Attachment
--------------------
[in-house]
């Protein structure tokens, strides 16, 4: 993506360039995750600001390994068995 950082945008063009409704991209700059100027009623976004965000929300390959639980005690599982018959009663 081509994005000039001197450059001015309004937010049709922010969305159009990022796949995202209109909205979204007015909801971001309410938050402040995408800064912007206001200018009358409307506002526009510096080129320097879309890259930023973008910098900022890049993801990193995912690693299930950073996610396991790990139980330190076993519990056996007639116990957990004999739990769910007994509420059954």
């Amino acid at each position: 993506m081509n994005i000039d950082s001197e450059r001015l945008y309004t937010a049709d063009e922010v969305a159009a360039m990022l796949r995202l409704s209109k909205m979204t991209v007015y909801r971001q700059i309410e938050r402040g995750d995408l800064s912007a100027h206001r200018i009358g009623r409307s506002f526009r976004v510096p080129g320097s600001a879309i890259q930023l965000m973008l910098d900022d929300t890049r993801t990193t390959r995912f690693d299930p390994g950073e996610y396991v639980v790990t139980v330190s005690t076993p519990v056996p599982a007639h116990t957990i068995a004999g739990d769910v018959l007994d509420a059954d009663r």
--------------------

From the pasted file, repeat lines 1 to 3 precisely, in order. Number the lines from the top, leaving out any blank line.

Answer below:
[in-house]
């Protein structure tokens, strides 16, 4: 993506360039995750600001390994068995 950082945008063009409704991209700059100027009623976004965000929300390959639980005690599982018959009663 081509994005000039001197450059001015309004937010049709922010969305159009990022796949995202209109909205979204007015909801971001309410938050402040995408800064912007206001200018009358409307506002526009510096080129320097879309890259930023973008910098900022890049993801990193995912690693299930950073996610396991790990139980330190076993519990056996007639116990957990004999739990769910007994509420059954």
């Amino acid at each position: 993506m081509n994005i000039d950082s001197e450059r001015l945008y309004t937010a049709d063009e922010v969305a159009a360039m990022l796949r995202l409704s209109k909205m979204t991209v007015y909801r971001q700059i309410e938050r402040g995750d995408l800064s912007a100027h206001r200018i009358g009623r409307s506002f526009r976004v510096p080129g320097s600001a879309i890259q930023l965000m973008l910098d900022d929300t890049r993801t990193t390959r995912f690693d299930p390994g950073e996610y396991v639980v790990t139980v330190s005690t076993p519990v056996p599982a007639h116990t957990i068995a004999g739990d769910v018959l007994d509420a059954d009663r």